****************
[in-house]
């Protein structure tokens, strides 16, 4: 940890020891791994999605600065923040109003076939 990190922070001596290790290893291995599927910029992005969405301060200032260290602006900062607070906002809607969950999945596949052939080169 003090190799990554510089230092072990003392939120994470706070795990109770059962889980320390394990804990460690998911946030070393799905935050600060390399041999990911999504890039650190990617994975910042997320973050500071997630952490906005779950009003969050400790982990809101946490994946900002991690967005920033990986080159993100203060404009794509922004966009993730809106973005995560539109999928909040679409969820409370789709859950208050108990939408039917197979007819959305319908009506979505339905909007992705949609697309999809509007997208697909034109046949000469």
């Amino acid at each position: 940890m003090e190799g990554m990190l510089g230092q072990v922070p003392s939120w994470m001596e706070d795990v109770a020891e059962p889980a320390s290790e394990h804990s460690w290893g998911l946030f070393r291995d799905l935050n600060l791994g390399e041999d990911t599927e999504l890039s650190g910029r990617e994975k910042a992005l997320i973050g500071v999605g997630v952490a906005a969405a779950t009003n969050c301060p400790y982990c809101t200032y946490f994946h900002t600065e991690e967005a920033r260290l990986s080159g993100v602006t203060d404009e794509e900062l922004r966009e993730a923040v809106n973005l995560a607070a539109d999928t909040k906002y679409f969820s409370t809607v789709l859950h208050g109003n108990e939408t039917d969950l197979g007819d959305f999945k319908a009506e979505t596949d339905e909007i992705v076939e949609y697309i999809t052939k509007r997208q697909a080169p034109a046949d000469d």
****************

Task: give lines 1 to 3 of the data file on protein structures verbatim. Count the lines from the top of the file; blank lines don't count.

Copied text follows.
[in-house]
């Protein structure tokens, strides 16, 4: 940890020891791994999605600065923040109003076939 990190922070001596290790290893291995599927910029992005969405301060200032260290602006900062607070906002809607969950999945596949052939080169 003090190799990554510089230092072990003392939120994470706070795990109770059962889980320390394990804990460690998911946030070393799905935050600060390399041999990911999504890039650190990617994975910042997320973050500071997630952490906005779950009003969050400790982990809101946490994946900002991690967005920033990986080159993100203060404009794509922004966009993730809106973005995560539109999928909040679409969820409370789709859950208050108990939408039917197979007819959305319908009506979505339905909007992705949609697309999809509007997208697909034109046949000469």
């Amino acid at each position: 940890m003090e190799g990554m990190l510089g230092q072990v922070p003392s939120w994470m001596e706070d795990v109770a020891e059962p889980a320390s290790e394990h804990s460690w290893g998911l946030f070393r291995d799905l935050n600060l791994g390399e041999d990911t599927e999504l890039s650190g910029r990617e994975k910042a992005l997320i973050g500071v999605g997630v952490a906005a969405a779950t009003n969050c301060p400790y982990c809101t200032y946490f994946h900002t600065e991690e967005a920033r260290l990986s080159g993100v602006t203060d404009e794509e900062l922004r966009e993730a923040v809106n973005l995560a607070a539109d999928t909040k906002y679409f969820s409370t809607v789709l859950h208050g109003n108990e939408t039917d969950l197979g007819d959305f999945k319908a009506e979505t596949d339905e909007i992705v076939e949609y697309i999809t052939k509007r997208q697909a080169p034109a046949d000469d």